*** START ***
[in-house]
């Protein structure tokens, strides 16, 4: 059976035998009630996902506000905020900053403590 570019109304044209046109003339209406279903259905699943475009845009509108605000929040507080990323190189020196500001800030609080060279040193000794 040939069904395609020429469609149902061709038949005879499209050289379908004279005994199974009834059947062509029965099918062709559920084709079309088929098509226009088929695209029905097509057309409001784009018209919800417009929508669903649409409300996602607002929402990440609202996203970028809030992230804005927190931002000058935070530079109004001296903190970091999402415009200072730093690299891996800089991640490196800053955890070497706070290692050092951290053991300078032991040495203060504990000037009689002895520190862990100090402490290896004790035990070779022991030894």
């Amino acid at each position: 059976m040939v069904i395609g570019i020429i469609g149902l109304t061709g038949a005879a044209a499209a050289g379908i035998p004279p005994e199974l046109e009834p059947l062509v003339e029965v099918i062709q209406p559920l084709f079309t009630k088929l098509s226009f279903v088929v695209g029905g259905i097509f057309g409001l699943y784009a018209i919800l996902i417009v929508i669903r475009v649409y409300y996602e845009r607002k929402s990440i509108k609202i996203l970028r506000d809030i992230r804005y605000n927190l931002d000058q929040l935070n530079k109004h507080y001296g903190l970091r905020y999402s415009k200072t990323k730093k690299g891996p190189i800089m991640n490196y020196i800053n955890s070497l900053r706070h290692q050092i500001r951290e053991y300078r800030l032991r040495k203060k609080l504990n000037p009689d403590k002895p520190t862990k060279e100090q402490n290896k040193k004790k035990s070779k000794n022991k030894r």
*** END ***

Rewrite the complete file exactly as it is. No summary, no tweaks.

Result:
[in-house]
């Protein structure tokens, strides 16, 4: 059976035998009630996902506000905020900053403590 570019109304044209046109003339209406279903259905699943475009845009509108605000929040507080990323190189020196500001800030609080060279040193000794 040939069904395609020429469609149902061709038949005879499209050289379908004279005994199974009834059947062509029965099918062709559920084709079309088929098509226009088929695209029905097509057309409001784009018209919800417009929508669903649409409300996602607002929402990440609202996203970028809030992230804005927190931002000058935070530079109004001296903190970091999402415009200072730093690299891996800089991640490196800053955890070497706070290692050092951290053991300078032991040495203060504990000037009689002895520190862990100090402490290896004790035990070779022991030894």
């Amino acid at each position: 059976m040939v069904i395609g570019i020429i469609g149902l109304t061709g038949a005879a044209a499209a050289g379908i035998p004279p005994e199974l046109e009834p059947l062509v003339e029965v099918i062709q209406p559920l084709f079309t009630k088929l098509s226009f279903v088929v695209g029905g259905i097509f057309g409001l699943y784009a018209i919800l996902i417009v929508i669903r475009v649409y409300y996602e845009r607002k929402s990440i509108k609202i996203l970028r506000d809030i992230r804005y605000n927190l931002d000058q929040l935070n530079k109004h507080y001296g903190l970091r905020y999402s415009k200072t990323k730093k690299g891996p190189i800089m991640n490196y020196i800053n955890s070497l900053r706070h290692q050092i500001r951290e053991y300078r800030l032991r040495k203060k609080l504990n000037p009689d403590k002895p520190t862990k060279e100090q402490n290896k040193k004790k035990s070779k000794n022991k030894r």